Relieve Post-Work Stress With These 7 Tips

Stress is an enemy to your health. How can you protect yourself from its negative effects? Keep calm and try these tips for relieving post-work stress. If you don’t learn to relax, you make yourself vulnerable to heart problems, a weak immune system and more. After a long day at the office, it’s easy to get caught up in domestic dramas.

Children, partners, tidying, meal preparation: they can all get on top of you and make you lose perspective. Problems and worries on your mind only exacerbate the situation. Before you know it, you can never escape from your stress and increasing anxiety. Now’s the perfect time to step back and learn some valuable tricks to help you relax and unwind.

Simple tips to reduce your post-work stress

1. Kick off those shoes

No shoes

There are some who say it’s not healthy, but few things can beat the immediate relief of arriving home and kicking off your shoes. It promotes calm and serenity in your home. Indeed, walking barefoot stimulates many of your vital functions. It promotes good circulation, strengthens your veins and your nervous system and reduces stress – even more so if you’re walking on grass or sand. This simple exercise is so relaxing and simple that it’d be a shame not to give it a go.

2. Be present and conscious

Computer shutdownn

When you get home from work, you should remind yourself that your responsibility to your job is done. A healthy habit to cultivate is to consciously separate your personal life from your career. When you are at home, really be at home. It’s your time and your life – real life – where your family and friends are important, as is relaxing with them. Establishing a clear separation will help you to really enjoy being with them.

3. Take a short stroll

Walk for health

Half an hour is all you need to promote relaxation. Go to the park or a playing field – or walk round your neighbourhood to soothe anxiety. Even this small amount of exercise will be beneficial to your body, as the small amount of endorphins it releases can help to eliminate toxins, activate your body and rest your mind. It’s free and it’s a great way to reduce stress. If you share this activity with your significant other or a friend, it will greatly benefit the both of you.

4. A quick cat nap

Sleeping cat

Now, we’re not suggesting that you need to sleep for hours. 15 or 20 minutes is the optimal length of time for a reviving kip. It’s just long enough to rejuvenate you, sharpen your mind and relieve some pent-up tension. Don’t worry about falling into a deep sleep. Just lie down in a quiet place, put up your feet and close your eyes for a few minutes while you focus on breathing a bit more slowly. This practise – if done consistently – can help you to show stress the door and keep you feeling much more calm and relaxed.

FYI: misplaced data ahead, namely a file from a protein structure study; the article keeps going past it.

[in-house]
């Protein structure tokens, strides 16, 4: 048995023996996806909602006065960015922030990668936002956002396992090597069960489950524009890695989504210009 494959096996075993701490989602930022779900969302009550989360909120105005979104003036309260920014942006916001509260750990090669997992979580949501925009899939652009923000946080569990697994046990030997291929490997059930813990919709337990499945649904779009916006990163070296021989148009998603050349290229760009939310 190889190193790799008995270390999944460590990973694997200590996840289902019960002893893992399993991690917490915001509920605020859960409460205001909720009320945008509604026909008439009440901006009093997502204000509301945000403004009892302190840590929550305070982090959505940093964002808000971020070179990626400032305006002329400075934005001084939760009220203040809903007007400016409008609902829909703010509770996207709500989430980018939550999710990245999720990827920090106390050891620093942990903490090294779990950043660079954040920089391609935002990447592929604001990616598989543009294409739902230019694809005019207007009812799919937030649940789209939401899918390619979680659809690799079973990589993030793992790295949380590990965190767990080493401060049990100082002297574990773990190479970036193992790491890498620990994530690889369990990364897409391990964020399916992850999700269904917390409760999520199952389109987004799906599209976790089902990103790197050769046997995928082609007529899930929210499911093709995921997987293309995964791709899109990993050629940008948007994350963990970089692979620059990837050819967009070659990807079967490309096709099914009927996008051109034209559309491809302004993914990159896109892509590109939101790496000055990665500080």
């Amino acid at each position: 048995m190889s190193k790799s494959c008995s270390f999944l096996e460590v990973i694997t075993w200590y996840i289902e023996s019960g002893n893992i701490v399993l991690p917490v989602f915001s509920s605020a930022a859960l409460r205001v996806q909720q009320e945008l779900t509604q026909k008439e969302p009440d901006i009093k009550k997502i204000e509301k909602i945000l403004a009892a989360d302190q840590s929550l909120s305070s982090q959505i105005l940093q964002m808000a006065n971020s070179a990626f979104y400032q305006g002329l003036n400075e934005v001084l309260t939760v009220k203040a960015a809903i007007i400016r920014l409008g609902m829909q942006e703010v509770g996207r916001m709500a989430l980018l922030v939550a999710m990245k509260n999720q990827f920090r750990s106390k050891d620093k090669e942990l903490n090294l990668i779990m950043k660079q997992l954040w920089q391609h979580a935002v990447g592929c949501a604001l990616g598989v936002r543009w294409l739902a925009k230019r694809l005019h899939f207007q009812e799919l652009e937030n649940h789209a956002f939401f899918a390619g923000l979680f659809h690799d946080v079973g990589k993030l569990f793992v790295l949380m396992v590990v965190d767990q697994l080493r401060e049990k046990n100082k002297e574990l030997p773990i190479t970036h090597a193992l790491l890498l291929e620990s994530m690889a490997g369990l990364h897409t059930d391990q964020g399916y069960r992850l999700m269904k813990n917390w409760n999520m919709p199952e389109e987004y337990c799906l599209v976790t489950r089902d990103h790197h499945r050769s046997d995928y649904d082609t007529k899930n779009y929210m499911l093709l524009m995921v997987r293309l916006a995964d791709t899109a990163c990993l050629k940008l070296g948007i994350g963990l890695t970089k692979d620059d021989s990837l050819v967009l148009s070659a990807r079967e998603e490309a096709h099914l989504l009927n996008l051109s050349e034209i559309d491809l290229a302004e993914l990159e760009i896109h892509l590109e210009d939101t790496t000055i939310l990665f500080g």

5. A relaxing soak

Relaxing bath

What can you name that’s more indulgent than a nice soak in a warm bath. Give yourself permission to spend half an hour in the tub or shower with some nice bubbles and let your body be swept away by a fantastic feeling of relief. Even if you can only manage it once a week, you’ll soon notice calmer nerves, reduced pain and inflammation and an improved sense of wellbeing.

6. Stop trying to do everything at once

All at once

You’ve only just arrived home and you’re already running about, trying to make tea whilst keeping an eye on the children and you can’t even stop yourself thinking about what you need to achieve between now and bedtime – if you can find the time to sleep. Slow down. Stop! How many things can you realistically do all at once – never mind, do them well. When you get home at night, try to be conscious of your limitations. You’re only human, after all. In the long run, it’s better for you and all those around you when you try to achieve a calm and balanced demeanour.

7. Address your mental fatigue

Floating flower

Aaannnd…relax! Just by centring your mind for ten minutes and focusing on your own things, you’ll go a long way toward regaining some equilibrium. Invest some time in yourself. Think about the present and what you’d like in your future. Don’t dwell on the past. Be thankful for all the good in your life. Stress is quite good at making you lose sight of what you’ve got and that which is truly important. It’s good at blurring the line, making mountains of molehills and skewing your priorities. Your health is your most valuable possession. It really is. So, smile, relax, and visualise what makes you happy. Now, breathe. Easy!

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